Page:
Research cluster "Data protection by design (method innovation transfer)"

In the research cluster “data protection by design”, we combine concepts and methods from different research disciplines, such as from law and Human Computer Interaction (HCI). In this cluster, our core research project is the project “​Designing and Testing Privacy Icons for their Effectiveness​”​. According to the GDPR-legislator, privacy icons should enable individuals to better understand the complexity of privacy, for example, with respect to data protection policies and informed consent. In numerous exploratory workshops with laypeople, we have explored how these laypersons perceive privacy risks when using specific technologies, such as voice recognition (e.g. Alexa and Google Home), smart cars (e.g. “pay-as-you-drive” insurance rates) but also, more commonly, websites. Understanding how laypeople perceive privacy risks is crucial for designing privacy icons to help them understand these risks effectively. The result of these workshops is a list of user-perceived privacy risks that we subsequently categorized together with more than 10 privacy and security experts.

On this basis we are currently working as an interdisciplinary team from the fields of law, UX design and visual communication on the development of privacy icons. With our research focus on data protection transparency regulations and consent, we are investigating the question of how and in what form users should be confronted with data protection guidelines in the future in order to achieve informed consent. Therefore, our current work focuses on developing privacy icons and user-oriented information architecture.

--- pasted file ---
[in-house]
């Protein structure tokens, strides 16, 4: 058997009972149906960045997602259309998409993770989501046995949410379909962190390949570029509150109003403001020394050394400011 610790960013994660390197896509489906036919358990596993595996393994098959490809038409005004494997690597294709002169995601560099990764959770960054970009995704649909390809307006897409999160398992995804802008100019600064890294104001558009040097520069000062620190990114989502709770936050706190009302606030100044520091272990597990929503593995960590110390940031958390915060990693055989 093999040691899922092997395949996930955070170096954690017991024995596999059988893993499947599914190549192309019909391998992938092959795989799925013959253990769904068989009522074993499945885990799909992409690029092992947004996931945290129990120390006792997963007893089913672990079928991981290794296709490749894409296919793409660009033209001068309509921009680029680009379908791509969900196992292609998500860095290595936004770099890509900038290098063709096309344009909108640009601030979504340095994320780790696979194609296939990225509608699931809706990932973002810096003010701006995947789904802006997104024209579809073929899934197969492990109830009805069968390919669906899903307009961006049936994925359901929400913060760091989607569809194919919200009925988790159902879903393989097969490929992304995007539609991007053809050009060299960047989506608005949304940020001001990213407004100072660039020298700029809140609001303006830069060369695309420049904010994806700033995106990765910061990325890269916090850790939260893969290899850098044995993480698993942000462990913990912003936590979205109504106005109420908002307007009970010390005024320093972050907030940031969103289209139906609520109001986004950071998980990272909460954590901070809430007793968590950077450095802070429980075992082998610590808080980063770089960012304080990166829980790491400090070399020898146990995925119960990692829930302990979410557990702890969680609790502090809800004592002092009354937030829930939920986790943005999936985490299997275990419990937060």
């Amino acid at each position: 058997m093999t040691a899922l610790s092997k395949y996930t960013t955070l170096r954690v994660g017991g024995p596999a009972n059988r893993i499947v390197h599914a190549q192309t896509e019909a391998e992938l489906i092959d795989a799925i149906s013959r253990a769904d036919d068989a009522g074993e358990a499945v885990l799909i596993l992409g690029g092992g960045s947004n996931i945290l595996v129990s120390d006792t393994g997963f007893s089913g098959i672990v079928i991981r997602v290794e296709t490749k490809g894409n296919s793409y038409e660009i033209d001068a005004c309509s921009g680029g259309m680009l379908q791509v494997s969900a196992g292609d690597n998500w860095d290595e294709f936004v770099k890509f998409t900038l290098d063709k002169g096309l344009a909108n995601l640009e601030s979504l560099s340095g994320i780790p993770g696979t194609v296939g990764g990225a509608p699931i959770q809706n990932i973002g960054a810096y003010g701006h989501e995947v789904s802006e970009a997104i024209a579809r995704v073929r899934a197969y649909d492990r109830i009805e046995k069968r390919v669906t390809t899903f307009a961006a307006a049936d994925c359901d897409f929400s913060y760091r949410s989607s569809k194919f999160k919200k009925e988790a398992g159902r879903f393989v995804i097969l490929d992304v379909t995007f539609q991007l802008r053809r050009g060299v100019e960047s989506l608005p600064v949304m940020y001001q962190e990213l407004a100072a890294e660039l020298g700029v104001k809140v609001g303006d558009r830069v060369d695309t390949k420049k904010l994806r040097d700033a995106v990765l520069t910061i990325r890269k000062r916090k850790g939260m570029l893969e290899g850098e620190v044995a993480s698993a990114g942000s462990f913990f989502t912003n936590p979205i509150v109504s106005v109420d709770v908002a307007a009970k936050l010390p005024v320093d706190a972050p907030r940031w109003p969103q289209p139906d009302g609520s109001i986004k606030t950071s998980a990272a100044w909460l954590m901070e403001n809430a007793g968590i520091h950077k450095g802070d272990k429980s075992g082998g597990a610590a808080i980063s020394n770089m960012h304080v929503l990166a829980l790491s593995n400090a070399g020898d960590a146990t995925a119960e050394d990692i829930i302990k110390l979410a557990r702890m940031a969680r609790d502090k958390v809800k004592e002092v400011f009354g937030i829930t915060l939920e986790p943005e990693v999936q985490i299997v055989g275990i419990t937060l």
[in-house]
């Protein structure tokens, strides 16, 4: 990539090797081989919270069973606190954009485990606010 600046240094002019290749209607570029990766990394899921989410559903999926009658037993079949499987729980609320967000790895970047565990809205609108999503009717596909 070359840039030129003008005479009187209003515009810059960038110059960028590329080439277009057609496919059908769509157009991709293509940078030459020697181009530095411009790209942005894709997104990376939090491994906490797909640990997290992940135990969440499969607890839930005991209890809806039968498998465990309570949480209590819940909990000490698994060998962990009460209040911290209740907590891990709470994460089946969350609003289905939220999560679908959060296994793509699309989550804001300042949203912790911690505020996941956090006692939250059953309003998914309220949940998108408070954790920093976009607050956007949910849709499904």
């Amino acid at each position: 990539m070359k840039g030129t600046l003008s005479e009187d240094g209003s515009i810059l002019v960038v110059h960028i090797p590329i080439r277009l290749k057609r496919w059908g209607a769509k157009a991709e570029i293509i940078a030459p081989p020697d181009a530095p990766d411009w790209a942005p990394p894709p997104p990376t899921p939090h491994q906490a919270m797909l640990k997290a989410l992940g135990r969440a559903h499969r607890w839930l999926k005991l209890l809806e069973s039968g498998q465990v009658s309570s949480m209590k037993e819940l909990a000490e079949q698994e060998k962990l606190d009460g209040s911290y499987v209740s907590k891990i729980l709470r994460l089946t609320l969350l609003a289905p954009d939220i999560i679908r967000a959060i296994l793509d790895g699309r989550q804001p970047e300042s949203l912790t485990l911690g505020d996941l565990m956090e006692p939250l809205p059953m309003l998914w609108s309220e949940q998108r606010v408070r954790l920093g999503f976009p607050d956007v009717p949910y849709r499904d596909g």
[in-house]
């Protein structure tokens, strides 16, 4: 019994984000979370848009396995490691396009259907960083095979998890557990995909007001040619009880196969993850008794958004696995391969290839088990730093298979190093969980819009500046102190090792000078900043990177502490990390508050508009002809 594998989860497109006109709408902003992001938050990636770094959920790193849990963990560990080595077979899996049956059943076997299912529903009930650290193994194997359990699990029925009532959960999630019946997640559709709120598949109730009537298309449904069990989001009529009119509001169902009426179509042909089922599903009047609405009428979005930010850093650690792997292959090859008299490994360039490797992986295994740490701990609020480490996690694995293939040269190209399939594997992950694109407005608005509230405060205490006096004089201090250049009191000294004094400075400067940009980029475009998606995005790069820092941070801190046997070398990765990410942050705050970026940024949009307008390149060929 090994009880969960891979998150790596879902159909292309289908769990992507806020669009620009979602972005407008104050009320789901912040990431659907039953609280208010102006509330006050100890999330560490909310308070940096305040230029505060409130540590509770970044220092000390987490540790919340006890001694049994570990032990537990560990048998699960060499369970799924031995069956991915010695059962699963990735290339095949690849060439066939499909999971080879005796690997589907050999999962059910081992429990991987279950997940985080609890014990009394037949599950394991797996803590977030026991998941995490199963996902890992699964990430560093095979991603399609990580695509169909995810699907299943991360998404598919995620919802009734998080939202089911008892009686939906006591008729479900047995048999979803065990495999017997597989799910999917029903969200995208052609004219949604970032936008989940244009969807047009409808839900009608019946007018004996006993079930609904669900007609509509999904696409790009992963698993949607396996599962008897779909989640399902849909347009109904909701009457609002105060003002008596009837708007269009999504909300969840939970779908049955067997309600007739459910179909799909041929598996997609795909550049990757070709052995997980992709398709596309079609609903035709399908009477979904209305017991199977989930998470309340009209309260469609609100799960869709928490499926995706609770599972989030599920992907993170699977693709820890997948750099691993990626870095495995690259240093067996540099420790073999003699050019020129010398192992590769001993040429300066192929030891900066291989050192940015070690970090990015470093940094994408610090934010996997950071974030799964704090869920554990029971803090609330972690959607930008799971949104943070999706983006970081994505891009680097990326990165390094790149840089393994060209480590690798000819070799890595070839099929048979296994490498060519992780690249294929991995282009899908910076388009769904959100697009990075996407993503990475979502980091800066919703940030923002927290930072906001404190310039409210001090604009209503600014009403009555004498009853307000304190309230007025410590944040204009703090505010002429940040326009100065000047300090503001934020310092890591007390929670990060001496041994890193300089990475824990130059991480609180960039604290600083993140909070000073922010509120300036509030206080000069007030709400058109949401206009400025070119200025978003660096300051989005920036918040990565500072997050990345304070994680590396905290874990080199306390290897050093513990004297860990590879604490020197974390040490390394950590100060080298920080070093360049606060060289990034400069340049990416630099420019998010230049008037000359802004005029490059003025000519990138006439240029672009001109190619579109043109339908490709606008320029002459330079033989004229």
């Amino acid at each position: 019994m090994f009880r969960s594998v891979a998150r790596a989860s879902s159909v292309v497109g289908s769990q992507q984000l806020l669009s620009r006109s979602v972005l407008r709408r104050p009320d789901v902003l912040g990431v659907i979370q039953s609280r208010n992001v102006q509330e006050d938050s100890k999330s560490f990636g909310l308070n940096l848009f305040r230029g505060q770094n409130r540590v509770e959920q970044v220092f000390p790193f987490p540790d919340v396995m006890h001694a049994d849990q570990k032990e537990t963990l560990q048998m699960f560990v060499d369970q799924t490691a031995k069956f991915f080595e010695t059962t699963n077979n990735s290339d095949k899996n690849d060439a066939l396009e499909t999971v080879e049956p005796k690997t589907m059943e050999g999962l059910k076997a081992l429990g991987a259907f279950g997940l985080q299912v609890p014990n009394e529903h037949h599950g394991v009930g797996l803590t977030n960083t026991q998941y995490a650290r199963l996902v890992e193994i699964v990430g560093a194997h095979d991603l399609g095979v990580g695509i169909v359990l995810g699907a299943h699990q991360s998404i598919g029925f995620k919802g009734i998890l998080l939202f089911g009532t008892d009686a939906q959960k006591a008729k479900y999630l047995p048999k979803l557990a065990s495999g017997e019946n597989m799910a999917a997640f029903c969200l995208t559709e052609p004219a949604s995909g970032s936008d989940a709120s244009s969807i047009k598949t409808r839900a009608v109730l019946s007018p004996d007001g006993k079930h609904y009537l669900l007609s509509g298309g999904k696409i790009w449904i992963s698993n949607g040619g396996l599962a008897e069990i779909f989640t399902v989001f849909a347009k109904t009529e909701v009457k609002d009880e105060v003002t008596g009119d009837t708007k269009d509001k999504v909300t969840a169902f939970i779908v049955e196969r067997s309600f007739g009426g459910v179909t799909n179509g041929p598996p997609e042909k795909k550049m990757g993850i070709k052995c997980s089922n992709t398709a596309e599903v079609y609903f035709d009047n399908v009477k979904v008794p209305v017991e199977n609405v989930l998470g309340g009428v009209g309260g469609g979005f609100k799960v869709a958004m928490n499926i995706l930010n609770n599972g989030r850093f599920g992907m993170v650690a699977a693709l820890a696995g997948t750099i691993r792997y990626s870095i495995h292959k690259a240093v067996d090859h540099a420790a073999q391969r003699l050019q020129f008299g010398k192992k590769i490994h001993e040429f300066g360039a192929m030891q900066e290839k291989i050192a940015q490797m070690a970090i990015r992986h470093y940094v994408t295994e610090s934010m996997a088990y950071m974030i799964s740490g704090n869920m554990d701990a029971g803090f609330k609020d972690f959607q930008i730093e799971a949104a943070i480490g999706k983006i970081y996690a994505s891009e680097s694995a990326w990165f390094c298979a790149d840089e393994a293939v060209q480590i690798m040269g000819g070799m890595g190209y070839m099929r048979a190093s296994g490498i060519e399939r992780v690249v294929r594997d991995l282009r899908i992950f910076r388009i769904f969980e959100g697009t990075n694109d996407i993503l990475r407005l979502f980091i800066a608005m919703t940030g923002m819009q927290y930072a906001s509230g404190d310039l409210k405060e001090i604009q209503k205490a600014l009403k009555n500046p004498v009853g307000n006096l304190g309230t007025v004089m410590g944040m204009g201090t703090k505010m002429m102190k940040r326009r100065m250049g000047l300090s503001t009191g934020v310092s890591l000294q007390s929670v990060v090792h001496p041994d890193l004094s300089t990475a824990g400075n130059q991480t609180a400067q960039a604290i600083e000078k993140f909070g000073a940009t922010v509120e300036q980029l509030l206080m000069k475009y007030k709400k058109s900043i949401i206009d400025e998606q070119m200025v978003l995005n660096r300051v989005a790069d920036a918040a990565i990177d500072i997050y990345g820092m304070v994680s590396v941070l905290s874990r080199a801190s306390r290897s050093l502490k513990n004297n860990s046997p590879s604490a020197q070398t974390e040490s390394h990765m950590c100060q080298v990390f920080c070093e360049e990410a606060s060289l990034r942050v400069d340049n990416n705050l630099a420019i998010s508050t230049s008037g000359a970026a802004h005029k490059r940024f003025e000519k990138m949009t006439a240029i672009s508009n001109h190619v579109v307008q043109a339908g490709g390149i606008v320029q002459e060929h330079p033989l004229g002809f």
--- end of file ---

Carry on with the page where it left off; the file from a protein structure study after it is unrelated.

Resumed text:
Selected publications:

  • Grafenstein, M. v. & Wunderlich, L. (2020). The concept of data protection law. In: Privacy Visuals. PinG (Privacy in Germany), 8(1), 2-3.
  • Jakobi, Timo, et al. "Web Tracking Under the New Data Protection Law: Design Potentials at the Intersection of Jurisprudence and HCI." i-com 19.1 (2020): 31-45.
  • Alizadeh, Fatemeh, et al. "GDPR-Reality check on the right to access data: claiming and investigating personally identifiable data from companies." Proceedings of Mensch und Computer 2019. 2019. 811-814.
  • Timo Jakobi, Max von Grafenstein, Dominik Pins, Alexander Boden and Gunnar Stevens. 2020. Über die nutzerInnenfreundliche Formulierung von Zwecken der Datenverarbeitung von Sprachassistenten: Eine Interpretation des Zweckbindungsprinzips aus NutzerInnensicht. In Proceedings of Mensch und Computer 2020 (MUC20). ACM, Magdeburg, Germany, 12 pages.


Selected workshops, conferences and events:

  • GDPR Data Protection Icons and Transparency: Where do we stand? CPDP 2020 Computer, Privacy and Data Protection Conference. Einstein Centre Digital Future. Petite Halle, Brussels, Belgium: 22.01.2020